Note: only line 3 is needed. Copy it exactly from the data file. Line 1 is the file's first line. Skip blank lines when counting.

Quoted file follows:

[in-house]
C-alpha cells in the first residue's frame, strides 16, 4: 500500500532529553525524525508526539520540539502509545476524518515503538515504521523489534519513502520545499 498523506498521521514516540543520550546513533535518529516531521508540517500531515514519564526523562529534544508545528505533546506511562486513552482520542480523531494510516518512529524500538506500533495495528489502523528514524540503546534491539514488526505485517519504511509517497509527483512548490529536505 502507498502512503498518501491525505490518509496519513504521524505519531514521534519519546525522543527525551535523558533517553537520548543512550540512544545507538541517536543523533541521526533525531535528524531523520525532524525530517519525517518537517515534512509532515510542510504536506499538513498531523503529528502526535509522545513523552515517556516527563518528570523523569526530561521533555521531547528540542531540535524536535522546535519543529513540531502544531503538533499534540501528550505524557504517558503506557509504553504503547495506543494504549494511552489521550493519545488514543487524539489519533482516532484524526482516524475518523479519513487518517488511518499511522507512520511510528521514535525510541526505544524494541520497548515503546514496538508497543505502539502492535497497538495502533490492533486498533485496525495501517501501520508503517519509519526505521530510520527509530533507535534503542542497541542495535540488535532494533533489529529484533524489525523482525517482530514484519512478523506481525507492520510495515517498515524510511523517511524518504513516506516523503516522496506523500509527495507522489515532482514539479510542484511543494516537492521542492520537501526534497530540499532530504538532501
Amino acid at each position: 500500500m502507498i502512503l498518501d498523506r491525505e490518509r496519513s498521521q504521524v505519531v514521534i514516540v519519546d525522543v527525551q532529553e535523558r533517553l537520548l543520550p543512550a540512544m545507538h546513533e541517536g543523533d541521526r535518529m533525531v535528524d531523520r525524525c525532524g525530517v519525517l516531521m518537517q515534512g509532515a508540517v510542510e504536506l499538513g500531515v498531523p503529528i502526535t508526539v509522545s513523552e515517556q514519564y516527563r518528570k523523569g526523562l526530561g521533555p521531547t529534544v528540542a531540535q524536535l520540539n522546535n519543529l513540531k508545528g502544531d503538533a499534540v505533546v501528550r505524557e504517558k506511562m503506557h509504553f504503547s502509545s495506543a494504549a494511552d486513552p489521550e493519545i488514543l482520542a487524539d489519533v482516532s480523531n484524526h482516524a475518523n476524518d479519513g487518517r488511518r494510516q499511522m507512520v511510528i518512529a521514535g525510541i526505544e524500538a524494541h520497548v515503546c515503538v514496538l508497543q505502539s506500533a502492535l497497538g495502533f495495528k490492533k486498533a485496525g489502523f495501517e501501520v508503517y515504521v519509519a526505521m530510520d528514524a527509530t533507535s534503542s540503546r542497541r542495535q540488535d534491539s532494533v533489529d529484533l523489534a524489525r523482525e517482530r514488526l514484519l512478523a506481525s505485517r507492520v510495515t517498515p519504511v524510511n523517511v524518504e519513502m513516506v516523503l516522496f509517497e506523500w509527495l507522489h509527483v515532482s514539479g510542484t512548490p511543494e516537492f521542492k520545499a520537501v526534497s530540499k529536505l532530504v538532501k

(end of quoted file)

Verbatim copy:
Amino acid at each position: 500500500m502507498i502512503l498518501d498523506r491525505e490518509r496519513s498521521q504521524v505519531v514521534i514516540v519519546d525522543v527525551q532529553e535523558r533517553l537520548l543520550p543512550a540512544m545507538h546513533e541517536g543523533d541521526r535518529m533525531v535528524d531523520r525524525c525532524g525530517v519525517l516531521m518537517q515534512g509532515a508540517v510542510e504536506l499538513g500531515v498531523p503529528i502526535t508526539v509522545s513523552e515517556q514519564y516527563r518528570k523523569g526523562l526530561g521533555p521531547t529534544v528540542a531540535q524536535l520540539n522546535n519543529l513540531k508545528g502544531d503538533a499534540v505533546v501528550r505524557e504517558k506511562m503506557h509504553f504503547s502509545s495506543a494504549a494511552d486513552p489521550e493519545i488514543l482520542a487524539d489519533v482516532s480523531n484524526h482516524a475518523n476524518d479519513g487518517r488511518r494510516q499511522m507512520v511510528i518512529a521514535g525510541i526505544e524500538a524494541h520497548v515503546c515503538v514496538l508497543q505502539s506500533a502492535l497497538g495502533f495495528k490492533k486498533a485496525g489502523f495501517e501501520v508503517y515504521v519509519a526505521m530510520d528514524a527509530t533507535s534503542s540503546r542497541r542495535q540488535d534491539s532494533v533489529d529484533l523489534a524489525r523482525e517482530r514488526l514484519l512478523a506481525s505485517r507492520v510495515t517498515p519504511v524510511n523517511v524518504e519513502m513516506v516523503l516522496f509517497e506523500w509527495l507522489h509527483v515532482s514539479g510542484t512548490p511543494e516537492f521542492k520545499a520537501v526534497s530540499k529536505l532530504v538532501k